New York Insurance Coverage Law Update

May 25, 2022 | Insurance Coverage

First Department Affirms That Business Interruption From COVID-19 Not Covered

The insured purchased a commercial property policy that included business interruption coverage for its restaurants.  The restaurants were forced to suspend indoor dining operations because of COVID-19 and lost tens of millions of dollars in revenue.  The insured made a claim with its insurance company stating that it suffered a covered “direct physical loss or damage” to its property because the actual or threatened presence of the virus in and on its property (i.e. the ambient air and internal surfaces) eliminated the functionality of the restaurants for their intended purpose.  The insurer denied the claim; the insured sued; and the trial court granted the insurer’s motion to dismiss. On appeal, addressing this issue of first impression for a New York appellate court, the Appellate Division, First Department, affirmed. The court held that where a policy states that coverage is triggered only where there is “direct physical loss or damage” to the covered property, “the insured’s inability to use its premises as intended because of COVID-19, without any actual, discernable, quantifiable change constituting ‘physical’ difference to the property from what it was before exposure”, is not a covered loss.  The court found the insured’s proposed amended complaint alleging that its property was physically altered by the coronavirus “conclusory” and, therefore, devoid of merit.  [Consolidated Rest. Operations, Inc. v. Westport Ins. Corp., 2022 N.Y. App. Div. LEXIS 2227 (1st Dep’t Apr. 7, 2022).]

Northern District Dismisses Bad Faith Claim

State Farm denied its insureds’ first-party property claim under their policy, and the insureds sued State Farm for breach of contract, breach of the covenant of good faith and fair dealing (“bad faith”), and punitive damages.  The United States District Court for the Northern District of New York granted State Farm’s motion to dismiss the bad faith claim, reasoning that “’New York law … does not recognize a separate cause of action for breach of the implied covenant of good faith and fair dealing when a breach of contract claim, based upon the same facts, is also pled.’”  While the bad faith claim added allegations about the delay in disclaiming and the improper basis for the denial, the court found that it was based on the same decision to deny coverage.   And to the extent the insureds’ allegations about State Farm’s handling of their consumer claim before the State of New York were unnecessary to the contract claim, the court found that the insureds did not allege any harm.  The court also dismissed the punitive damages claim, explaining that the alleged breach did not involve “’fraud evincing a ‘high degree of moral turpitude’ and demonstrating ‘such wanton dishonesty as to imply a criminal indifference to civil obligations’ [that is] ‘aimed at the public generally.’”  [Converse v. State Farm Fire & Cas. Co., 2022 U.S. Dist. LEXIS 60485 (N.D.N.Y. Mar. 31, 2022).]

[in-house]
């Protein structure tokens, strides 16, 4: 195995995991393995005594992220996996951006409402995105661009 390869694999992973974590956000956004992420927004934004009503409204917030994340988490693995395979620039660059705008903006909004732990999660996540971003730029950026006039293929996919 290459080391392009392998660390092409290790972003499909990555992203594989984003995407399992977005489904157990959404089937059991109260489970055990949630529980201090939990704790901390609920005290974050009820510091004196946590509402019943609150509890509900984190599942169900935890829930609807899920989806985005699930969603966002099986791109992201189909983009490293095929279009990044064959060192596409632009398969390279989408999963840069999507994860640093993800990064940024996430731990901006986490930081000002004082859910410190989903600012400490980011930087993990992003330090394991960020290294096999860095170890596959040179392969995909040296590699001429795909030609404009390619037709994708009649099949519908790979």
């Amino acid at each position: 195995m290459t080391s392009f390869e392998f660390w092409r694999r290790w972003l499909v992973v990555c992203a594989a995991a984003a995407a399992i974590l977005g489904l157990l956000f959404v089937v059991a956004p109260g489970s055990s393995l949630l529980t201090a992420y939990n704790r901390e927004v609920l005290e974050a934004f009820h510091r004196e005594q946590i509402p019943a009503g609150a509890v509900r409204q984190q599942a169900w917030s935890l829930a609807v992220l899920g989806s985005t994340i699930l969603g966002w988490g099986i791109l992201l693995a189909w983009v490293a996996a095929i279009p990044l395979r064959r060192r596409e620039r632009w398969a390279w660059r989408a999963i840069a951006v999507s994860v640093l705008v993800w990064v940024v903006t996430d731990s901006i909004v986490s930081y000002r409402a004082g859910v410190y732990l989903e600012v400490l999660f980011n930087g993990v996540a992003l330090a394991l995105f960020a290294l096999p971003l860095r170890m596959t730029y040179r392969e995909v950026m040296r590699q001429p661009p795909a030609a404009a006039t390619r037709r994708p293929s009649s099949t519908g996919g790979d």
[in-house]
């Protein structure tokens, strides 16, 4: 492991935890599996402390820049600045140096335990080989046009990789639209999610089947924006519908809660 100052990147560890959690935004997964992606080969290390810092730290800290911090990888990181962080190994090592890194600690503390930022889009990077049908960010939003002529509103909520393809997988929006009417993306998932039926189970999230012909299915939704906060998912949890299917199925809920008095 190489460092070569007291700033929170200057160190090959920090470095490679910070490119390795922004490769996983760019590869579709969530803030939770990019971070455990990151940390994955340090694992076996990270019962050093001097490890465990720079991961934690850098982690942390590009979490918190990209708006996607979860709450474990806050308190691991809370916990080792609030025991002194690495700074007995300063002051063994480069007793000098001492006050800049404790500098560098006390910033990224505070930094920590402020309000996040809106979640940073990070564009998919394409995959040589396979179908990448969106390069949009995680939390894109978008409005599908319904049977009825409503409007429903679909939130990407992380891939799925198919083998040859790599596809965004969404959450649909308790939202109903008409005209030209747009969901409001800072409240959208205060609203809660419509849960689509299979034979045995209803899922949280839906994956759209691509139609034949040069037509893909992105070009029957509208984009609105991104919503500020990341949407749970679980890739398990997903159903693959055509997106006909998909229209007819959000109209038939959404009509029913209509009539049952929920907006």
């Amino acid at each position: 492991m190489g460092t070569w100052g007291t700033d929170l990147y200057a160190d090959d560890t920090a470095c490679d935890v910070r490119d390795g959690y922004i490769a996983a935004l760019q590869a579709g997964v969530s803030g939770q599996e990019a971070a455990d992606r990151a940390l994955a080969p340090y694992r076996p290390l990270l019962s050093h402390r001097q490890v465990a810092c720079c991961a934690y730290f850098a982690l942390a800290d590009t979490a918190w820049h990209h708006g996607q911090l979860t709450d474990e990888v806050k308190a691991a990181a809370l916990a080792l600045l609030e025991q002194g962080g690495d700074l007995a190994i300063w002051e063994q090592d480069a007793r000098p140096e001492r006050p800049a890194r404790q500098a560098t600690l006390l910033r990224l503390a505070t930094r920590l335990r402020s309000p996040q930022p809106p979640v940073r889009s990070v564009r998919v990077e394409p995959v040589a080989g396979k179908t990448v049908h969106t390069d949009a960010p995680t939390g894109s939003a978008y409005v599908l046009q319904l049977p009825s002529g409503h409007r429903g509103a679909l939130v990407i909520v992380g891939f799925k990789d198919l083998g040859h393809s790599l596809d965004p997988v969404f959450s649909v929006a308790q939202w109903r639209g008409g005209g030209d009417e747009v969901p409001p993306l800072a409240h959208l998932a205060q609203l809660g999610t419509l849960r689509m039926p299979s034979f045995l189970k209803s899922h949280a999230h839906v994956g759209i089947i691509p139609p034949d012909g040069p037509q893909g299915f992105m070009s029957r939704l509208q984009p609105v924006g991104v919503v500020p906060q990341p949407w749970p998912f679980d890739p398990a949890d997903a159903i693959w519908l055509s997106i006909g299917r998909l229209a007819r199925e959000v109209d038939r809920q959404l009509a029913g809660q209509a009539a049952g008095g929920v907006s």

First Department Holds That Auto Exclusion Does Not Apply

Rodriguez was allegedly injured when he fell in a hole while at premises to make a delivery at a construction project, and he sued the owner and construction manager who sought coverage under a CGL policy.  Rodriguez testified that he drove his truck through a plastic curtain at the entrance of the building’s interior loading dock where it was offloaded and reloaded with returns.  Rodriguez had not yet checked if anything was loose.  Instead, he walked from the loading dock to make sure the driveway was clear to exit and to raise the curtain.  A plate covering a hole outside the building shifted, and he fell.  The Appellate Division, First Department, held that the auto exclusion, which excluded coverage for accidents resulting from the “use” of the auto, did not apply to precluded coverage.  The court noted that “use” includes loading and unloading, but concluded that the loading was complete.  And even if not complete, the court opined that the exclusion did not apply because “the injury was caused by a defective premises condition, rather than any act or omission related to the use of the automobile”.  [Tishman Constr. Corp. v. Zurich Am. Ins. Co., 2022 N.Y. App. Div. LEXIS 2787 (1st Dep’t Apr. 28, 2022).]

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